Header image by lapping from Pixabay

Since moving to Fleckney I have been out walking the many footpaths, bridleways, and tracks. One of the latter is, of course, the one leading from Kibworth Road to Smeeton Westerby. Mill Lane was so named because there was once a mill somewhere in the vicinity and I have often wondered where it might have been. Dave Harvey, my walking buddy and an original member of The Fleckney Walking Club, has also given this subject some thought and he recently discovered a likely location for the mill. He showed me the spot and I agreed that it looked to be very likely especially as a gust of wind sprang up at that moment and nearly bowled me over!

According to the British History website: “A windmill stood about half a mile west of Smeeton and a little south of Mill Lane in 1885. It is said to have been blown down, apparently about this date, with the miller inside it.” The website refers to this map: O.S. Map 6″ Leics. XLV. NW. (1st edn.) from the National Library of Scotland.

The Mills Archive website this information on the Smeeton Westerby mill:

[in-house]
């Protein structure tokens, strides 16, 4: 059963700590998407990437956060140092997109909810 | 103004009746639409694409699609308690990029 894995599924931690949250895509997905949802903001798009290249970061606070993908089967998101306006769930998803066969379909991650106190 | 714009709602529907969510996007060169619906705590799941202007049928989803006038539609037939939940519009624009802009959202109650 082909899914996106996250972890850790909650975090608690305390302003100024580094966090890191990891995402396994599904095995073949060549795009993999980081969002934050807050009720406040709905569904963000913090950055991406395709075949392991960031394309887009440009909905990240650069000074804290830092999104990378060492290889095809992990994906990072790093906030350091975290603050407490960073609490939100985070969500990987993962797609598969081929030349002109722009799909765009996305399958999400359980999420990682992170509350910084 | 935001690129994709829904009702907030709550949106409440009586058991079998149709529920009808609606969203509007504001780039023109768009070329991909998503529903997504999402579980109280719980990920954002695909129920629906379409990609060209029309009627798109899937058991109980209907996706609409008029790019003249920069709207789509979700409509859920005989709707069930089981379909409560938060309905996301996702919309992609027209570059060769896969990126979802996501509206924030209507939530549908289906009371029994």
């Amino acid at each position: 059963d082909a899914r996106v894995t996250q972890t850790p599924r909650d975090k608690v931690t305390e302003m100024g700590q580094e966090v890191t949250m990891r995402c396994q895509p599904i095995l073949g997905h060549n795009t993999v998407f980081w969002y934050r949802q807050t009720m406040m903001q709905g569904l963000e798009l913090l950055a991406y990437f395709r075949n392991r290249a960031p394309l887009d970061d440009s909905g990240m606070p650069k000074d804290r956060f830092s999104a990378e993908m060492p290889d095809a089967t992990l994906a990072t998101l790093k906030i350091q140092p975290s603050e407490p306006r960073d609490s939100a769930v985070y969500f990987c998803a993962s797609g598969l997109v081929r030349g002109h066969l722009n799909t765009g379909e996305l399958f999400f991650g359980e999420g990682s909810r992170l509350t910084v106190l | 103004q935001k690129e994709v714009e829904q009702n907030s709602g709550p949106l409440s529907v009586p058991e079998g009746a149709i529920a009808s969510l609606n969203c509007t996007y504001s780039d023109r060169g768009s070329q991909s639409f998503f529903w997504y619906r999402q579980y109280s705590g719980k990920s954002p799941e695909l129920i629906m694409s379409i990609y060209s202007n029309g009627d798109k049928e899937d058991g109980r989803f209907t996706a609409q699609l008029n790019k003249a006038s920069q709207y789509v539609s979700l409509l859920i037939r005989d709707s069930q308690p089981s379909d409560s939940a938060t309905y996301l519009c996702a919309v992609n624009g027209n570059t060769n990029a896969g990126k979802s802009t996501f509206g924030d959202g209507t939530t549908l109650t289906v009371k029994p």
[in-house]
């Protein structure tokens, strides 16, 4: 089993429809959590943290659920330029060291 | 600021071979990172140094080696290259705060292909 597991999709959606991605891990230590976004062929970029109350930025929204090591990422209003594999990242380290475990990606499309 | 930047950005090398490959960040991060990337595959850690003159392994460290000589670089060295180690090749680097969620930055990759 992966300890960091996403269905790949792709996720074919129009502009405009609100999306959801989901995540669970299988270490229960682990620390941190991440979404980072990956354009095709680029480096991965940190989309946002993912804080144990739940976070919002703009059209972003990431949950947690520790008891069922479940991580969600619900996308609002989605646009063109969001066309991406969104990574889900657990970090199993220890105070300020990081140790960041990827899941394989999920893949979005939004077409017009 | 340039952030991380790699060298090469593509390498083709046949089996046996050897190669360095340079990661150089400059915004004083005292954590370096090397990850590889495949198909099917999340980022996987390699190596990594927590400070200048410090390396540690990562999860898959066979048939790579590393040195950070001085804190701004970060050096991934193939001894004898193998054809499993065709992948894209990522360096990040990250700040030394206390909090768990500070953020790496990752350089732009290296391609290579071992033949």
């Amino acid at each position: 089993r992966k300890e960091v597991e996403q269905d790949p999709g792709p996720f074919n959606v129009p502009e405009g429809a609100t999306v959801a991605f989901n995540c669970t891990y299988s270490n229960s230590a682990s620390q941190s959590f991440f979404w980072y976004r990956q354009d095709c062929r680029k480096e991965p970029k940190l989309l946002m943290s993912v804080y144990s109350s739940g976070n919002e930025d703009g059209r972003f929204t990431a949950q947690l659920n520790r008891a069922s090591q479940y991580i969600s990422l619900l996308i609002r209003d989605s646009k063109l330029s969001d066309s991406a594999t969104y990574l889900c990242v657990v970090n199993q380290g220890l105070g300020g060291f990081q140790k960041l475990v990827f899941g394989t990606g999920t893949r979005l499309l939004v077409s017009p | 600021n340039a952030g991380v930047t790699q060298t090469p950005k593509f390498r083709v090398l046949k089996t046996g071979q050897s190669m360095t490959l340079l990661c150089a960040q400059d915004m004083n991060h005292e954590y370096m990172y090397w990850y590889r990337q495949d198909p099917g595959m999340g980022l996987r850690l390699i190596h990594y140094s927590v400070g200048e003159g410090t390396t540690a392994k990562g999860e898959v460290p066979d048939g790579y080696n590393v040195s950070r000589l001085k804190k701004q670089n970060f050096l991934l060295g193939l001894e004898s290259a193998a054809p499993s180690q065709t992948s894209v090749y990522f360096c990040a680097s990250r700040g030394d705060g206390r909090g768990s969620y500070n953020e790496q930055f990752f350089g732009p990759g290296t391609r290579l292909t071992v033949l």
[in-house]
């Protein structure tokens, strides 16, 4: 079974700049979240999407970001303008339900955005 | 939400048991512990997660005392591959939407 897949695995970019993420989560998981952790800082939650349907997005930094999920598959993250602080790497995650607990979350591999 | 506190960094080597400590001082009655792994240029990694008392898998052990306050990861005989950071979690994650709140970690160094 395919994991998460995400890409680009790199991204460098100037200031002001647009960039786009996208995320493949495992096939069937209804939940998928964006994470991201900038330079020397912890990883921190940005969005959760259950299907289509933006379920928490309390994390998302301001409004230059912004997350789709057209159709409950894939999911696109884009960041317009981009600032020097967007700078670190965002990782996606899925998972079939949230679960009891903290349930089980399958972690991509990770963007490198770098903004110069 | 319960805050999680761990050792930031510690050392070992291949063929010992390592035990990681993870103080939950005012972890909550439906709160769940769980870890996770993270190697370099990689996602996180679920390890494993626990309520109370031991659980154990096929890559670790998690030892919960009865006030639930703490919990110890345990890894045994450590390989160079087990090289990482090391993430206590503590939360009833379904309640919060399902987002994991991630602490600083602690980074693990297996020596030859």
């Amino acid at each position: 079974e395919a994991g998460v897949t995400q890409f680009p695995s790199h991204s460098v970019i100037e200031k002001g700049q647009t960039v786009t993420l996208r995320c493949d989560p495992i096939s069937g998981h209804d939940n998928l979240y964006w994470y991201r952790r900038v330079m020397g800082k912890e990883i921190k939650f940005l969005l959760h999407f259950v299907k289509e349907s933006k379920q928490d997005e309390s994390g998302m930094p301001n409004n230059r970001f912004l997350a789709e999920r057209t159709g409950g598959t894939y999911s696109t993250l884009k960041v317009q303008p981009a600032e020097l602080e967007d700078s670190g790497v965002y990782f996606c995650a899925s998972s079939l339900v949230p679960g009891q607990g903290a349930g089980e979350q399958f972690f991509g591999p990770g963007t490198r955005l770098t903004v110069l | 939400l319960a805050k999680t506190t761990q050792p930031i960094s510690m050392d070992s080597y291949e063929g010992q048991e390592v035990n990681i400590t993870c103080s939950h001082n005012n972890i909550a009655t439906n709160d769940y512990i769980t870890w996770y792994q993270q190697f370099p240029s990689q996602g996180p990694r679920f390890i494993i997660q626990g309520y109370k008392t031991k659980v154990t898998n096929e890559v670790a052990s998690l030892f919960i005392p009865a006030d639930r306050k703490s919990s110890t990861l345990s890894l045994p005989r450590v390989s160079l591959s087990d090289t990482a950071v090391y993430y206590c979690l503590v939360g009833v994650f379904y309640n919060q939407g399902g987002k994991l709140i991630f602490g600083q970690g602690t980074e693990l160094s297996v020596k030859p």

Power source: Wind
Mill type: Post mill
Mill function: Corn mill
Archive ID:1668
Location: Smeeton Westerby
Historic county: Leicestershire
Country: England
NGR: SP 672 931
Latitude/longitude: 52.53163200, -1.01079840

I would add that the what3words location is ////name.occur.eagle.

I sent a message to the British History Online website to offer a correction to the aforementioned text. As you can see from the report in the Leicester Mercury on 25th September, 1847 the actual date of the event was 17th September, 1847. However, the B.H.O. policy is to reproduce the Victoria County History Project volumes exactly as they are printed. 

According to some sources, £300 would be worth nearly £40,000 today. The Bank of England suggests the inflation to be a mere £25,000.

The Mercury got Mr. Innocent’s name wrong though as his first name was Thomas. He was born in Kibworth Beauchamp in 1796 (the son of Thomas and Sarah Innocent), and was apparently a strong man – as this article from the Leicester Chronicle, 4th October, 1879 records.

I can’t put any pictures of the mill here as there are none! However, for an idea of what it probably looked like you can take a peek at the image below of the Hinckley post mill from The Mills Archive Trust.  If you want to see one close up you should take a visit to the newly restored mill at Kibworth Harcourt.

There is an informative article about post mills on the Tring Local History site.

X marks the spot

The site of the mill as it is today

The circular mound that housed the mill can be clearly seen in the centre of the picture.